World Heritage Sites-- Kaziranga and Manas National Park, Dibru-Saikhowa National Park, , Nameri National Park, Pobitora Wildlife Sanctuary and Laokhowa Wildlife Sanctuary in Assam were ravaged by the recent waves of flood. Kaziranga is said to be the jewel in the crown of Assam’s green assets. However, the current wave of floods has worked as an eye-opener that brings out the real picture of the conservation status inside the park. According to the State Forest Department, about 350 animals, including 26 one-horned rhinos, five elephants, a tiger and more than 250 deer died in the Kaziranga National Park and Tiger Reserve during the recent floods but local NGOs claim more than a thousand animals perished in the two waves of floods, especially the second wave that surpassed the record of 1998. The government list has not taken into account lesser wildlife like wild boars, porcupines, hog badgers, foxes or even gaurs (Indian bison) and wild buffaloes. More carcasses were found floating once water levels receded while rescued rhino and jumbo orphans were sent to the rehabilitation centre. Absence of infrastructure facilities and insufficient manpower brought doom for a sizable wildlife population.  The second wave of flood devastated the Pobitora Wildlife Sanctuary, known for the highest density of one-horned rhinos in the world.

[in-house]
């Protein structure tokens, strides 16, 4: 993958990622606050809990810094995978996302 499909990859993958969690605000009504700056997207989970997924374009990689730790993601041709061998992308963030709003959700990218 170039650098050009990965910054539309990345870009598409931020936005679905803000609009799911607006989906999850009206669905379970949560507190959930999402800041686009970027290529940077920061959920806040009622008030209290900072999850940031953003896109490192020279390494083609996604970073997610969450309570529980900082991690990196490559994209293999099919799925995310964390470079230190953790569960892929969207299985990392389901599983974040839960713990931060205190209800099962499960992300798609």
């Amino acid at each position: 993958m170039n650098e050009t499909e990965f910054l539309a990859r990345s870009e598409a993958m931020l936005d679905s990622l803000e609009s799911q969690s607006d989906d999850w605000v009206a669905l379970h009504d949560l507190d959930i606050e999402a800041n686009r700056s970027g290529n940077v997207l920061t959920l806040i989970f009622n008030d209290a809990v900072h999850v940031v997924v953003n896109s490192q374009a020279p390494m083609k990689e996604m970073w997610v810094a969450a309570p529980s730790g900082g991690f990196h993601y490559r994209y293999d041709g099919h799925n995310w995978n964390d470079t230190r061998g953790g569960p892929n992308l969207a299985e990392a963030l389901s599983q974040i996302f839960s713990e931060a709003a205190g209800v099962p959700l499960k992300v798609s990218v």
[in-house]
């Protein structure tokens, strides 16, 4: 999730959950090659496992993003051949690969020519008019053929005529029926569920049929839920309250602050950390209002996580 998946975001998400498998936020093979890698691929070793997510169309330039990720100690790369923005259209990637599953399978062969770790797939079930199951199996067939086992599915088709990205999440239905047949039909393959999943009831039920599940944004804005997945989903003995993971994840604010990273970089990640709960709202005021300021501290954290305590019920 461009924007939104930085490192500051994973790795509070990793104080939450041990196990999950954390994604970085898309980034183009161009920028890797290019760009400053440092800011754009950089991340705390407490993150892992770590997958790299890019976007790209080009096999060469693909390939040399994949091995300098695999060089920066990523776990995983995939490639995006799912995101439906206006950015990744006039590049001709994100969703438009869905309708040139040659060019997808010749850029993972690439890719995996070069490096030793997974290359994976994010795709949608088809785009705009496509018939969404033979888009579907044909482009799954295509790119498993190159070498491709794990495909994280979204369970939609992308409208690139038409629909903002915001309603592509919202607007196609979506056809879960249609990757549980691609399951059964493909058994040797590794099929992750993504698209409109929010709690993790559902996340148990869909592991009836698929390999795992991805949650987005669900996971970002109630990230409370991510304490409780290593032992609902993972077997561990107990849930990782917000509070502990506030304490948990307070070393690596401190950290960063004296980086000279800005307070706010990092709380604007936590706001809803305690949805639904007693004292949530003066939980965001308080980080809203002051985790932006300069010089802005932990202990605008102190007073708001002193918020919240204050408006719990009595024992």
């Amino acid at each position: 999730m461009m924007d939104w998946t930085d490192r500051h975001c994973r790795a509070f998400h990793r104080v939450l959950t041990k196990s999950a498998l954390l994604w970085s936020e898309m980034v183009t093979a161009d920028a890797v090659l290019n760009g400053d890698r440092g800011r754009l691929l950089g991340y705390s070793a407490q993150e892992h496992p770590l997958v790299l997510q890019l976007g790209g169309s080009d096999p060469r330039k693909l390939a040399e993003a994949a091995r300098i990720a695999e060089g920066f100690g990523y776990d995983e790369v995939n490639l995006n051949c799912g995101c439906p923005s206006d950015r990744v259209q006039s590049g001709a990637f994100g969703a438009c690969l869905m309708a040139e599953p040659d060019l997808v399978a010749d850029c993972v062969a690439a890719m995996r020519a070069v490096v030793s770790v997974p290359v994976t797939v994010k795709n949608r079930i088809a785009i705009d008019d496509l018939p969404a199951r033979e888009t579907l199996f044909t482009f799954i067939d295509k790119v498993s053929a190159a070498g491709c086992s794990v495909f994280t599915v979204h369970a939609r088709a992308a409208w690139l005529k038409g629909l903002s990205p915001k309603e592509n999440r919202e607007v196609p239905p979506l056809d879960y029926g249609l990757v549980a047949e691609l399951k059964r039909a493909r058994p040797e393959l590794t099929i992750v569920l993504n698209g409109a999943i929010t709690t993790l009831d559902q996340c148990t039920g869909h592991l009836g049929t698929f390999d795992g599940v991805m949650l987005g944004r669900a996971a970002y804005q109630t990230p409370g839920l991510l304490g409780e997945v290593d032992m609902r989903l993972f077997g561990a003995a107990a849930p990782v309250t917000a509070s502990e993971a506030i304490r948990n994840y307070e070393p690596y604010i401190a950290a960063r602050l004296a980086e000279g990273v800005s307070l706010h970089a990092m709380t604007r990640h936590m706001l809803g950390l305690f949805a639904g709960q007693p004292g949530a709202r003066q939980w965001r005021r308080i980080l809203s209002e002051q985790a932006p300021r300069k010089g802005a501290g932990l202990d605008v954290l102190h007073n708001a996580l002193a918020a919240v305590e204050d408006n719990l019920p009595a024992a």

World Heritage Sites under pressure

Like many other protected areas of the country, the important wildlife habitats of Assam that include the two World Heritage Sites--Kaziranga and Manas National Park--are under pressure from an ever increasing flow of tourists round the year. Projected as a “tourist destination” by the State Forest Department, hospitality measures found topmost priority inside the boundaries of the national parks, while other infrastructure development essential for conservation were sidelined. Unchecked growth of the hospitality industry in close confines of the sanctuaries is destroying the once placid pristine ambience of the prime wildlife habitats. Succumbing to the pressure of the hospitality industry the Assam Forest Minister has given permission for a longer ‘tourist season’ of eight months starting from October.

“It may seem strange that the task of wildlife preservation is entrusted to the Forest Departments in India, and there are no separate wildlife departments. When this problem came up in 1952 it was decided to entrust this work to the Forest Departments of the various states because nearly all the wildlife and sanctuaries of the country happen to be in the forests and other lands which are under the jurisdiction of the Forest Departments. To create another department to preserve wildlife would lead to overlapping and unnecessary duplicating of work, and in any case it would be difficult to find the trained personnel for another department.